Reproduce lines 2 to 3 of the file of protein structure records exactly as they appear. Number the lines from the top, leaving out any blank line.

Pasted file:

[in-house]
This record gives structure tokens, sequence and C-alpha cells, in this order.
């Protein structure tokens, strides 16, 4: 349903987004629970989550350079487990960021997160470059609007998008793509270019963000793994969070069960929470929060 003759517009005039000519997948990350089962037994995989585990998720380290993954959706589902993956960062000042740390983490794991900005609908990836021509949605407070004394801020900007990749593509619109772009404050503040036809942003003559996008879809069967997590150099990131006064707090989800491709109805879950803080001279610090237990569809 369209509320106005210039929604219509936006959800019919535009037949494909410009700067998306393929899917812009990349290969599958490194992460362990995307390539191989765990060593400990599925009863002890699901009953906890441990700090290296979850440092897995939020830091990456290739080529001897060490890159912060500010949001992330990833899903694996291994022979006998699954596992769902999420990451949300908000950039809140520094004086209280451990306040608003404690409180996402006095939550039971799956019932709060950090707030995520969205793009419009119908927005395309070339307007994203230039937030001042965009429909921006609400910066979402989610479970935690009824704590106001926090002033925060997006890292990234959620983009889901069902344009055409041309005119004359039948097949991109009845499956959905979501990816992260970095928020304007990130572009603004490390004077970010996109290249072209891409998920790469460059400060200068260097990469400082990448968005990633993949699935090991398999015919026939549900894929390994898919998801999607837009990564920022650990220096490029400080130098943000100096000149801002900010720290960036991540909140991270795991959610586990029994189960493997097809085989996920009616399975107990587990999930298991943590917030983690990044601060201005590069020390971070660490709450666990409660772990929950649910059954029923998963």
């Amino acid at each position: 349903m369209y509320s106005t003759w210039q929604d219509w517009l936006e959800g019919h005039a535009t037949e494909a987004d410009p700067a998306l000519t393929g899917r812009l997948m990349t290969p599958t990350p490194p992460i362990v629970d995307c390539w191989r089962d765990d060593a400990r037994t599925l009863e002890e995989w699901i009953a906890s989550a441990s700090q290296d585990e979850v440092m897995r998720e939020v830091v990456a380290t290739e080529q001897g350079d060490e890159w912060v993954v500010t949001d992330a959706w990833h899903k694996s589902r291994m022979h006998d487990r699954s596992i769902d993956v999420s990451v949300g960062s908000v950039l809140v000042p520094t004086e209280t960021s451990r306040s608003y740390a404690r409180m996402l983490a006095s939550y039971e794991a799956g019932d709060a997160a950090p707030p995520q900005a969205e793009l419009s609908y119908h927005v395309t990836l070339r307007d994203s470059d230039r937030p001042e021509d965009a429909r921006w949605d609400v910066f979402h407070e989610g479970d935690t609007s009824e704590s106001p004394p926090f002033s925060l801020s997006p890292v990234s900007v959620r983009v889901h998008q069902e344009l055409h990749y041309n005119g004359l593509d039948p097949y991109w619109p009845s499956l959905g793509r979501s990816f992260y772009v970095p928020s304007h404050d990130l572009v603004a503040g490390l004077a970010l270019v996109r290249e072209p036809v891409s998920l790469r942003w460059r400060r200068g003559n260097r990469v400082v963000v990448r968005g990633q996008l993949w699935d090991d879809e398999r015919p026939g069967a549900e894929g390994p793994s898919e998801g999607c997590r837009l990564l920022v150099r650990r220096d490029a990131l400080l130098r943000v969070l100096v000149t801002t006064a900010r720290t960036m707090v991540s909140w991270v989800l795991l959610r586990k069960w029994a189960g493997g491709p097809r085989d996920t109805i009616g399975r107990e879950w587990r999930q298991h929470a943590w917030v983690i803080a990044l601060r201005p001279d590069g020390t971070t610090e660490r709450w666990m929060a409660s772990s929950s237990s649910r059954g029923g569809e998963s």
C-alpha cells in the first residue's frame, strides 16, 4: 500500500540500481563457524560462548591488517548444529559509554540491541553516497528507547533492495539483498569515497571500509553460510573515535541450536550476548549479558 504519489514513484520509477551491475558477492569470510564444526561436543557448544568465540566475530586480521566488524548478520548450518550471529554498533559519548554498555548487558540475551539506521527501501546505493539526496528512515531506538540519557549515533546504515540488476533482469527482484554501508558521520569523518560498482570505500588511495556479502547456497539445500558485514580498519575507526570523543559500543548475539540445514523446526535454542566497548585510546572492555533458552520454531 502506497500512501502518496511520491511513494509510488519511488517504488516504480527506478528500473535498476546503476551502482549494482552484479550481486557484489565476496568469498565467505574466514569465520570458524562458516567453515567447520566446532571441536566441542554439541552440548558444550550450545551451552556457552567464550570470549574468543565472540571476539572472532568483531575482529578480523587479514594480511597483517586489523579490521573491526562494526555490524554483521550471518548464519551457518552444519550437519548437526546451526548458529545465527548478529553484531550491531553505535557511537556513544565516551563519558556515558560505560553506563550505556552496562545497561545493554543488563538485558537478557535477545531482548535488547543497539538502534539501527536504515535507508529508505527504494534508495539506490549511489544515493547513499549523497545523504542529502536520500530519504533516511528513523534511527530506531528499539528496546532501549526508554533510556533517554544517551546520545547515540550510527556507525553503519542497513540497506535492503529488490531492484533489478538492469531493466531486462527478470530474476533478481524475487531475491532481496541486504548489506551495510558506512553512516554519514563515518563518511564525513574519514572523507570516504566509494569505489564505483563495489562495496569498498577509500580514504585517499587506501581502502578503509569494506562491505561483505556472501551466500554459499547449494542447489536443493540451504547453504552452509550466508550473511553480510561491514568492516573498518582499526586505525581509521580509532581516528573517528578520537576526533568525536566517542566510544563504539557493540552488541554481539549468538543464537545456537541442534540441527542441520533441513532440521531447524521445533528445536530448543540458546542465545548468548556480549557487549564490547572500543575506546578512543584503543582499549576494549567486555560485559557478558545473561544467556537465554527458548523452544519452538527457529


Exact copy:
This record gives structure tokens, sequence and C-alpha cells, in this order.
């Protein structure tokens, strides 16, 4: 349903987004629970989550350079487990960021997160470059609007998008793509270019963000793994969070069960929470929060 003759517009005039000519997948990350089962037994995989585990998720380290993954959706589902993956960062000042740390983490794991900005609908990836021509949605407070004394801020900007990749593509619109772009404050503040036809942003003559996008879809069967997590150099990131006064707090989800491709109805879950803080001279610090237990569809 369209509320106005210039929604219509936006959800019919535009037949494909410009700067998306393929899917812009990349290969599958490194992460362990995307390539191989765990060593400990599925009863002890699901009953906890441990700090290296979850440092897995939020830091990456290739080529001897060490890159912060500010949001992330990833899903694996291994022979006998699954596992769902999420990451949300908000950039809140520094004086209280451990306040608003404690409180996402006095939550039971799956019932709060950090707030995520969205793009419009119908927005395309070339307007994203230039937030001042965009429909921006609400910066979402989610479970935690009824704590106001926090002033925060997006890292990234959620983009889901069902344009055409041309005119004359039948097949991109009845499956959905979501990816992260970095928020304007990130572009603004490390004077970010996109290249072209891409998920790469460059400060200068260097990469400082990448968005990633993949699935090991398999015919026939549900894929390994898919998801999607837009990564920022650990220096490029400080130098943000100096000149801002900010720290960036991540909140991270795991959610586990029994189960493997097809085989996920009616399975107990587990999930298991943590917030983690990044601060201005590069020390971070660490709450666990409660772990929950649910059954029923998963």